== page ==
Now, I’ve no idea about most of your personal childhoods. When they first began to be over. What kind of father you had, what your parents were like, but if you have issues – or if you’re having a trouble being a parent and a family right now, there’s a chance this movie might not set well with you.




Very few films capture childhood and the epic way we sometimes view our Fathers. Back before they became demystified, if that day has ever come, my Dad still fucking rules. There’s towering Fathers like Atticus Finch… but more often than naught, there’s fathers like Brad Pitt’s Mr. O’Brien… Flawed in some manner. I think people are being hard on the character. I think he was a noble man of a different era. He was of the “greatest generation”. He had music in his soul, but then the war happened. His life took another path. He is jealous of others gifted lives. He believes to survive this world you have to be tough mentally & physically. That being a good man is not necessarily how to be a successful man. He goes through the motions of Church, but doesn’t really take it to heart – as he has his own particular gospel he is passing on to his boys. For me, this is a film about my grandfather on my father’s side.




It helps that TREE OF LIFE was shot around here, and one of the most poignant moments of the film takes place where I first learned how to swim & love to go swim with my wife today. Seeing this area in that other time period helps to inform about a generation that questioned the existence of God and were not burnt for it. And that generation led to mine and yours.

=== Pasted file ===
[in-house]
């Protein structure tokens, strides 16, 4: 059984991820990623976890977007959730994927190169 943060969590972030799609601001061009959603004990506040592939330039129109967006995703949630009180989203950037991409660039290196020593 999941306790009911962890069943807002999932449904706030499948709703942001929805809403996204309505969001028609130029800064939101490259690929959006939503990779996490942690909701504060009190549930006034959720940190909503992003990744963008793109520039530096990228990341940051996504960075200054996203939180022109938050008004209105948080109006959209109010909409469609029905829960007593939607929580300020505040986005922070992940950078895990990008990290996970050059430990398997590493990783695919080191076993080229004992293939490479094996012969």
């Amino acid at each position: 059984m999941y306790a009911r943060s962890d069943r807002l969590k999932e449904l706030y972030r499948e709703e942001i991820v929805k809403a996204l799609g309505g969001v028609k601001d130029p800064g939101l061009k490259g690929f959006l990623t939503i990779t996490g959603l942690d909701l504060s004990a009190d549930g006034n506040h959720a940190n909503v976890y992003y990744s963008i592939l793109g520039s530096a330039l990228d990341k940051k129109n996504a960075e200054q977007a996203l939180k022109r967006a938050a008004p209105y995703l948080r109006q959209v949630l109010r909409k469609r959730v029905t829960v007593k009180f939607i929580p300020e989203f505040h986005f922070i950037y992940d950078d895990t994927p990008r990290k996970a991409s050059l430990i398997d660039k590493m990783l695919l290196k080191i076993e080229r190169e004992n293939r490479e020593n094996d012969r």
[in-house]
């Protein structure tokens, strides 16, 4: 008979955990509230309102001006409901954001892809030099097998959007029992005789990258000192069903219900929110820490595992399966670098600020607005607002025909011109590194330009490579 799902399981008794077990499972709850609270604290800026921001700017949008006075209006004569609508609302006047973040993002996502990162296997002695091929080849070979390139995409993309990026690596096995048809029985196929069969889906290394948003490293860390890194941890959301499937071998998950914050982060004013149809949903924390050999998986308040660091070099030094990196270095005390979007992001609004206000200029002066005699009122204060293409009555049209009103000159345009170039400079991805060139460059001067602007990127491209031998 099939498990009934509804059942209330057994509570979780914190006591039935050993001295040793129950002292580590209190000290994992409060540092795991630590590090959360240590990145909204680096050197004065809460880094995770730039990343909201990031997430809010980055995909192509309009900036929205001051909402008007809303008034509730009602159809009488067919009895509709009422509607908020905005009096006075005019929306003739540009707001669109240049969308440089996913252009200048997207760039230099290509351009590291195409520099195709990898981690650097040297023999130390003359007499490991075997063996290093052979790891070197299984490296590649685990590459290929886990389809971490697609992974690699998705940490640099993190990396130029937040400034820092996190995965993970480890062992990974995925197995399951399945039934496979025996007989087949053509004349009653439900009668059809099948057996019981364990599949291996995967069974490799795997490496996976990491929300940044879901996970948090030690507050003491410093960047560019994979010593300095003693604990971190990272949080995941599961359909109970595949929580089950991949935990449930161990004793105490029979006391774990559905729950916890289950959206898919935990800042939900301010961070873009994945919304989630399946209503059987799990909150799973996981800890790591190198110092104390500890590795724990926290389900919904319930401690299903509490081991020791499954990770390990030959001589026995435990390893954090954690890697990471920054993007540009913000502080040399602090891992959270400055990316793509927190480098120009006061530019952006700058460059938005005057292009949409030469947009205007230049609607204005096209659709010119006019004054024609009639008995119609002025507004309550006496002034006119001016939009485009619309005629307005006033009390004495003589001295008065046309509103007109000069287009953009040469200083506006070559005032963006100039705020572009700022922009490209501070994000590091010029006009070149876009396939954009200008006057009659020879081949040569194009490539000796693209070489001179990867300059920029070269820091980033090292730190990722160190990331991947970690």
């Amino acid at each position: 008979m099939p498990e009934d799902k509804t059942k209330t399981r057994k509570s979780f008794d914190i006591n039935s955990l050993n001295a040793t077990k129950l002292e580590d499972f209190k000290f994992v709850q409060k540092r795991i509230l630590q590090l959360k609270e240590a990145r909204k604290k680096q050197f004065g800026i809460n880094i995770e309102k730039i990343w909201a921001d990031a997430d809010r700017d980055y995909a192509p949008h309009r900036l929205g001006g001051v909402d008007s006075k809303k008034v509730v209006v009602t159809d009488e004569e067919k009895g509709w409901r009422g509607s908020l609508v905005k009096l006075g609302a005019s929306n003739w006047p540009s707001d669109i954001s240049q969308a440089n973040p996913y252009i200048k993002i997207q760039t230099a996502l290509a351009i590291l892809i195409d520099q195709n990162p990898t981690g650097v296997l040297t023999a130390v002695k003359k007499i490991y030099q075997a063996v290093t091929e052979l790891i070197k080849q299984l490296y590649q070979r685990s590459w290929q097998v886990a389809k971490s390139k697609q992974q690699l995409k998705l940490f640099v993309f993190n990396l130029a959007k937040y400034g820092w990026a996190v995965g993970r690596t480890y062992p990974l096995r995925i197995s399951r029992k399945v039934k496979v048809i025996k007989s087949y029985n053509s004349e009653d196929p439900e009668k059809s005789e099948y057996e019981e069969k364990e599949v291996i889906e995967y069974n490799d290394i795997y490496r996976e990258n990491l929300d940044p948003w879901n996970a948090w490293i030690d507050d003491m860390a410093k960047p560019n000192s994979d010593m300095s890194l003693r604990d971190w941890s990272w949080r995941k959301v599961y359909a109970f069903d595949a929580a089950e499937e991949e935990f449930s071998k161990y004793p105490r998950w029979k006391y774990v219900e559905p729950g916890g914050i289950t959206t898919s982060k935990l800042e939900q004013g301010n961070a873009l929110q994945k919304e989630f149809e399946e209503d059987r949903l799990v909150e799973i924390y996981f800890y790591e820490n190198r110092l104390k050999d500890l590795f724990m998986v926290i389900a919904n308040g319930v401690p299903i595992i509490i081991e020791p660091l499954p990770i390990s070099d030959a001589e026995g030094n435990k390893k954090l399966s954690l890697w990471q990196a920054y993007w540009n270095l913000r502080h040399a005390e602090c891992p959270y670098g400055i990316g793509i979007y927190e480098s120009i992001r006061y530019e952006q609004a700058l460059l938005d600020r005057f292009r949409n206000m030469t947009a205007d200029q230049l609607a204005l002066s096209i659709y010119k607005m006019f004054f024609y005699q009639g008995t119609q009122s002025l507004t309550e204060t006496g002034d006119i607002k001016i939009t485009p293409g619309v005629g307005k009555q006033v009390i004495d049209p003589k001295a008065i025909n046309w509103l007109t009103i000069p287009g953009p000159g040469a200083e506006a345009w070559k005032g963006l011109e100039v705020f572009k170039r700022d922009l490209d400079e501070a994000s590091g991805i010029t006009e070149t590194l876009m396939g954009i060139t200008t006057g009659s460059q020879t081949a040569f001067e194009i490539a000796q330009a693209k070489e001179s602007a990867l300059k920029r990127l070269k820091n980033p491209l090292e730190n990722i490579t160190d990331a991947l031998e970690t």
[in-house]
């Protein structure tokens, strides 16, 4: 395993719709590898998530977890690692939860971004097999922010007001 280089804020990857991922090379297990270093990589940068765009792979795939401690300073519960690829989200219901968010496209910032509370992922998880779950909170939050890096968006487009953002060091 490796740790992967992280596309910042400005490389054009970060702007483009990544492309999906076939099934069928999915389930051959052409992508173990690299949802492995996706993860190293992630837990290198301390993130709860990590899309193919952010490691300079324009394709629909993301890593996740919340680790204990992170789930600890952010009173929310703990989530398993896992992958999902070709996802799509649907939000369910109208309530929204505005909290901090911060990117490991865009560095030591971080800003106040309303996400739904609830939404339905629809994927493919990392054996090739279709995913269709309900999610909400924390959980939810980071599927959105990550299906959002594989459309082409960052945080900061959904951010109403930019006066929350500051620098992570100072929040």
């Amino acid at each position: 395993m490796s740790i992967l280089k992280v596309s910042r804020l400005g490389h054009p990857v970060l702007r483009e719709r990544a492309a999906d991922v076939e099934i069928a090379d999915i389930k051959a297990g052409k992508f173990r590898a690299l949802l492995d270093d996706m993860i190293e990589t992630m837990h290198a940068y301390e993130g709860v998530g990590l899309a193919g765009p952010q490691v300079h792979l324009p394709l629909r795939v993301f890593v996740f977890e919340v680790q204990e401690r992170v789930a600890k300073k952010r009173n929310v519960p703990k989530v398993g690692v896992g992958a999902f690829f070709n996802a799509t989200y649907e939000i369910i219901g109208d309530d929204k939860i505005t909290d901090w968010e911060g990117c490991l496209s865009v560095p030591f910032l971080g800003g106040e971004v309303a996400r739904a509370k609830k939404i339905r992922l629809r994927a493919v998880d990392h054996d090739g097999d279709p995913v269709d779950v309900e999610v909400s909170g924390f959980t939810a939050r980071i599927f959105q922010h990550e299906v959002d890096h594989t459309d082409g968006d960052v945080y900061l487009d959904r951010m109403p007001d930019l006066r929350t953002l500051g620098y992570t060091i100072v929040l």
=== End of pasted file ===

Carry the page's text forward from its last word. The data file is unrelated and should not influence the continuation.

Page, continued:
This was the period when Walt Disney’s FANTASIA was an incredibly powerful film that reflected a societal change that fully embraced evolution, the power of science and the death of innocence. This film reflects that same era with the same sweep and beauty that Disney gave us with FANTASIA.




OH – and then there’s the visual sweep of the film, which is just awe inspiring. I saw TREE OF LIFE exactly how I didn’t want to see it. In a tiny screen, in the furthest seat from that screen, with the most annoyingly loud rustling popcorn eating fella to my left and security guards that were quite obtrusive, even coming up to ask me a question after the movie was about 8 minutes into it. And don’t even get me started on the CRITIC with the loudest pager in the history of mankind going off.